Waterloo released 40 years ago today

Published March 04, 2014

Today, March 4, 2014, it is exactly 40 years ago since ABBA released Waterloo in Sweden: two singles, featuring the Swedish and English versions, respectively, and the album of the same name. The release date, somewhere inbetween the group's victory with Waterloo in Melodifestivalen (the Swedish selection for the Eurovision Song Contest) on February 9 and the European victory in Brighton on April 6, was the exact date when, according to the Eurovision Song Contest rules, each country's entry could be heard in public again after winning the selection.

There's an unfortunate misunderstanding about ABBA and Sweden that refuses to go away, namely the perception that ABBA weren't popular in their home-country. Certainly, their music was regarded with some disdain in certain quarters, not least within the so-called Music Movement where the political awareness lacking in ABBA's music, coupled with their extraordinary success, made them a symbol for everything that was supposedly wrong with the modern music industry. There was also, which is often forgotten, a contempt for ABBA by those who advocated more overtly complex music. So there was some contempt for the group in the media, and a feeling, in certain quarters, that you weren't supposed to like them. I wasn't even in my teens at the height of ABBA's popularity in Sweden, but still I can remember that feeling. But the so-called general public? They couldn't care less what any critics or music movements thought. In Sweden, ABBA had the same cross-generational appeal they enjoyed in most other countries, and all their studio albums shot to the top of the charts.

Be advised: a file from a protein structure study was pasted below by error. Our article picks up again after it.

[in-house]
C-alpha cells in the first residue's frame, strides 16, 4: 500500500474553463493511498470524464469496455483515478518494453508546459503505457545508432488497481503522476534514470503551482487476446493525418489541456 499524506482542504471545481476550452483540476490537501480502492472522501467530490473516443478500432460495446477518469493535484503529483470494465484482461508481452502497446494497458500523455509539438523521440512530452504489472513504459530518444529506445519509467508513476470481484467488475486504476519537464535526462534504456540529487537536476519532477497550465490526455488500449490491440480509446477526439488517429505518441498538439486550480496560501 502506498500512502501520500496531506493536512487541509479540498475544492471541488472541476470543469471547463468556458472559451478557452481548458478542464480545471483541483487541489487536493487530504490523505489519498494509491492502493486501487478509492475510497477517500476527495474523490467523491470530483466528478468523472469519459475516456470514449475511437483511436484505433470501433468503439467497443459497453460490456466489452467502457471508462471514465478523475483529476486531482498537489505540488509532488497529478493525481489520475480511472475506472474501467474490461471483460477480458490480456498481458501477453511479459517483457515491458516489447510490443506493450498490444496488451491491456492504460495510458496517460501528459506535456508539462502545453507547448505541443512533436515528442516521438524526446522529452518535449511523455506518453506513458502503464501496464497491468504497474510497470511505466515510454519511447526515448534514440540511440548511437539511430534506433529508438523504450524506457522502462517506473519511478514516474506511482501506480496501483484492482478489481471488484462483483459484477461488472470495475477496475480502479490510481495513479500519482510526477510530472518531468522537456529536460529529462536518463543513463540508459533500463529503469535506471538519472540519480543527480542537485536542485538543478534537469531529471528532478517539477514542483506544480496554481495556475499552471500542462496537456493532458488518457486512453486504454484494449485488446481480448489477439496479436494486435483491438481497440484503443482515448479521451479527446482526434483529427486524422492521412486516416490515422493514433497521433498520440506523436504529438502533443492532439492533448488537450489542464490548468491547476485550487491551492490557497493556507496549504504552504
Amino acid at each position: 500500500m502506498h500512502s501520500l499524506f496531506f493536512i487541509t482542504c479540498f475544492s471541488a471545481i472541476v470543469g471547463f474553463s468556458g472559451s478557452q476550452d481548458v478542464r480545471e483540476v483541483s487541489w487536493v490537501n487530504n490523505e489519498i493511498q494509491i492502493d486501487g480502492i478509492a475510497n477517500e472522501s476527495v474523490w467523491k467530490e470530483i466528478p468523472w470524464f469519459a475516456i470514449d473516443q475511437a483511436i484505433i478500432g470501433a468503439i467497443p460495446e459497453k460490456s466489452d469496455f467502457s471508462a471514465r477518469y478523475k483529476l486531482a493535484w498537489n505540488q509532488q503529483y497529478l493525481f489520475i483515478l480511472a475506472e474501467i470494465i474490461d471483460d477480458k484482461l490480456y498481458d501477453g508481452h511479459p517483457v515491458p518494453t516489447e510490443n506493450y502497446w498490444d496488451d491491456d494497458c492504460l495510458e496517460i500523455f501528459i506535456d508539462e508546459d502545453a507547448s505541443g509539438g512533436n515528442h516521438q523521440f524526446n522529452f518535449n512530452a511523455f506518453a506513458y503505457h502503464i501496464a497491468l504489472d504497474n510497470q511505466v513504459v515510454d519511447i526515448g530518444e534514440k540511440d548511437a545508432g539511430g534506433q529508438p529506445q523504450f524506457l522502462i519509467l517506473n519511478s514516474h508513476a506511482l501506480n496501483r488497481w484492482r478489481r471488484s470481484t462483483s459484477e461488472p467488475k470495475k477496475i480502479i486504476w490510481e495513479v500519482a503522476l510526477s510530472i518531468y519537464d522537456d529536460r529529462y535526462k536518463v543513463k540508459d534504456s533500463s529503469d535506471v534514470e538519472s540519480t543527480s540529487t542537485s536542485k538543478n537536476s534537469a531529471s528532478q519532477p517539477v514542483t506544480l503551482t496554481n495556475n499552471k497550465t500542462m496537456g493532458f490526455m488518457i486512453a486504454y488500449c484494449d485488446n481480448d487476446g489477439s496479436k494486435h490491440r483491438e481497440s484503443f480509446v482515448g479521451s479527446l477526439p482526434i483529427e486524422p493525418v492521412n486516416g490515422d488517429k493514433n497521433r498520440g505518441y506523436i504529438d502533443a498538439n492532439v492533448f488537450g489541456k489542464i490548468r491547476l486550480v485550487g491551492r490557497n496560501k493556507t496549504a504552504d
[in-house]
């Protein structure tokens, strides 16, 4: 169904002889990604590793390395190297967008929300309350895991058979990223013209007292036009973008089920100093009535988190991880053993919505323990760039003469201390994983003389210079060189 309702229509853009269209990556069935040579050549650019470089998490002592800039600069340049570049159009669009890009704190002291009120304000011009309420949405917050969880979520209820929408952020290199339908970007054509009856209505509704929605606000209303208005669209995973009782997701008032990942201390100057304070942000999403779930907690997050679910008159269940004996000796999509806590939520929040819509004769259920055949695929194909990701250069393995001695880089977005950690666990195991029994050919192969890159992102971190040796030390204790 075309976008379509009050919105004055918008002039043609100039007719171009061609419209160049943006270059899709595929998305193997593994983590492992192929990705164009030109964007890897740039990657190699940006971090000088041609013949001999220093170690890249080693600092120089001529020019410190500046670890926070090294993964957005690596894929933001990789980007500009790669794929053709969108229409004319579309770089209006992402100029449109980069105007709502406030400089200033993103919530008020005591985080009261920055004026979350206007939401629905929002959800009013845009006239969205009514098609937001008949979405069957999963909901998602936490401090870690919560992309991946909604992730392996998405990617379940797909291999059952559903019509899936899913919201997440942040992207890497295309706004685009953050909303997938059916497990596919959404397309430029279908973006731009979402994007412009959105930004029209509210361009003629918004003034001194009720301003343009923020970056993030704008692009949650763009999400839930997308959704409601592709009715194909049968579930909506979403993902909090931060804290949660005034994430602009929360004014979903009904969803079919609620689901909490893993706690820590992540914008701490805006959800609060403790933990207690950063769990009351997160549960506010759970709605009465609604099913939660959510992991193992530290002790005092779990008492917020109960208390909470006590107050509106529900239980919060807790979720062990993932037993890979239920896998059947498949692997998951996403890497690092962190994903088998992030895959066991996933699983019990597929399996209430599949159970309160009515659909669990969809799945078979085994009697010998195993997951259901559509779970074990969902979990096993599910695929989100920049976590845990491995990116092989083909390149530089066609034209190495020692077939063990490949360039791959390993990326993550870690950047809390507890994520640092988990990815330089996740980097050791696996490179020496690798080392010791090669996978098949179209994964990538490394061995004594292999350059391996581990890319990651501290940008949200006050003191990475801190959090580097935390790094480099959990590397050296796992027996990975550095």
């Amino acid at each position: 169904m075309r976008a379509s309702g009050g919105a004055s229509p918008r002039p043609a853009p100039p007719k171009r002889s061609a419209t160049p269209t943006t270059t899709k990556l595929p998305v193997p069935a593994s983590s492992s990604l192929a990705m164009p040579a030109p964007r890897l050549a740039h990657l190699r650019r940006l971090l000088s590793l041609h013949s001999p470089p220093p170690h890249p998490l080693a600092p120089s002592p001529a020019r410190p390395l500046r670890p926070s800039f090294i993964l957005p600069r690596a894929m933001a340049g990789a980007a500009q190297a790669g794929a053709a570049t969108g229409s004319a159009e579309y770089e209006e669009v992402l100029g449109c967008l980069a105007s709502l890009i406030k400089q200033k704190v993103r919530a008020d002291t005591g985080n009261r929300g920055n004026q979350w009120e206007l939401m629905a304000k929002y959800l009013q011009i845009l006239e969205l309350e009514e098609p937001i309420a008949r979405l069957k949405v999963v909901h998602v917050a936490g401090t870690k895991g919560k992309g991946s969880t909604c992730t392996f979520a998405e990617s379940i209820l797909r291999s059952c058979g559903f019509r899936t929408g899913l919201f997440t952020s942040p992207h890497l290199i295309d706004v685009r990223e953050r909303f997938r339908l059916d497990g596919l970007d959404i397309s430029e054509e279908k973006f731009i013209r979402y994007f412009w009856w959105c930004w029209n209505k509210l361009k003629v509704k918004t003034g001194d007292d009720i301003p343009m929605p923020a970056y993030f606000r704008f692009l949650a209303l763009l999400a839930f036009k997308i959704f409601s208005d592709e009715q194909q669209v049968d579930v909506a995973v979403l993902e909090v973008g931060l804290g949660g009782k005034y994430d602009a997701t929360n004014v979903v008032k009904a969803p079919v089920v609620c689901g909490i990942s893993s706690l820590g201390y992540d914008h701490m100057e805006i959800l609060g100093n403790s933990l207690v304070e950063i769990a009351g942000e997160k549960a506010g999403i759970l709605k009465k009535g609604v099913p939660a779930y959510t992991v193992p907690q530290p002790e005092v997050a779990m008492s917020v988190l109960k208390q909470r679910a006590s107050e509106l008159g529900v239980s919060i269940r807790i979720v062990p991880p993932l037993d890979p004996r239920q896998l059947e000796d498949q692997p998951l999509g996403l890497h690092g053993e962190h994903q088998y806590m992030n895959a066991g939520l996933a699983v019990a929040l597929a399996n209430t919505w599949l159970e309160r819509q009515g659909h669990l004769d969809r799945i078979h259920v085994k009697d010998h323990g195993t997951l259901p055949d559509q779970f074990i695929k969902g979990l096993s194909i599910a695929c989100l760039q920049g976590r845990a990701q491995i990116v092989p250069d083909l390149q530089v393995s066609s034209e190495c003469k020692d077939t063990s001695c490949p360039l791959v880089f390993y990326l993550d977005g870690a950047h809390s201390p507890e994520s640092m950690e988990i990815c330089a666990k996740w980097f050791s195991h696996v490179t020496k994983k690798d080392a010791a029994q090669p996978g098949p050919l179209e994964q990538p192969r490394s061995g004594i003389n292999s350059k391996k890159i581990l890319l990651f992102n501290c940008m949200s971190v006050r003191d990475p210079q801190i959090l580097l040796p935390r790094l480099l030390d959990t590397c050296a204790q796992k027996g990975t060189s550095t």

Which brings us back to Waterloo. Last year I blogged about the dates when Ring Ring occupied the top three positions on Sweden's combined singles-and-albums sales chart for two weeks in a row. Well, with Waterloo ABBA only went and did it again, albeit for one week only. On April 30, 1974, the album was number one, the Swedish single number two and the English-language single number three.

The album was the biggest triumph of them all, of course, spending a total of 12 weeks at the top. Not only that: by the end of the year it had sold 250,000 copies, which, in a country of eight million people was a lot. It was even reported that no other album had sold as much in Sweden before (there were singles and 78 rpm records that had exceeded those sales, but the early Seventies was the time when the album took over from the 7-inch record in terms of sales). By mid-1977, Polar Music reported that the Waterloo album had sold almost 340,000 copies in Sweden. Today, with additional sales throughout the remainder of the vinyl era, and a number of re-releases on CD, I guess the figure must be in the vicinity of 400,000 copies.

More proof of ABBA's extraordinary popularity in Sweden: As mentioned above, Waterloo was the biggest-selling album in Sweden up to that point in time. The following album, 1975's ABBA, then broke the record set by Waterloo. After which Arrival broke the record again in 1976, holding the record for best-selling album in Sweden until 1983. ABBA's remaining studio albums couldn't quite match Arrival's sales record, but they went to number one - all of them (if Sweden had had a separate albums chart in 1973, Ring Ring would have been number one as well; it stalled at number two because the Swedish Ring Ring single was at the top of the charts).

So much for sales statistics, though. What about the music? Is the Waterloo album actually any good, or did it only sell because the title track was such a hit? If you haven't heard the album for a while, you can find out for yourself in April, when Waterloo is released as a Deluxe Edition with bonus tracks and a DVD (read more about that release here). But my own opinion: well, to quote from my Waterloo Deluxe Edition liner notes, "there is so much fun in the album grooves, so much excitement, so many unexpected but delightful quirks, and, above all, plenty of strong tunes, that the album is never less than entertaining".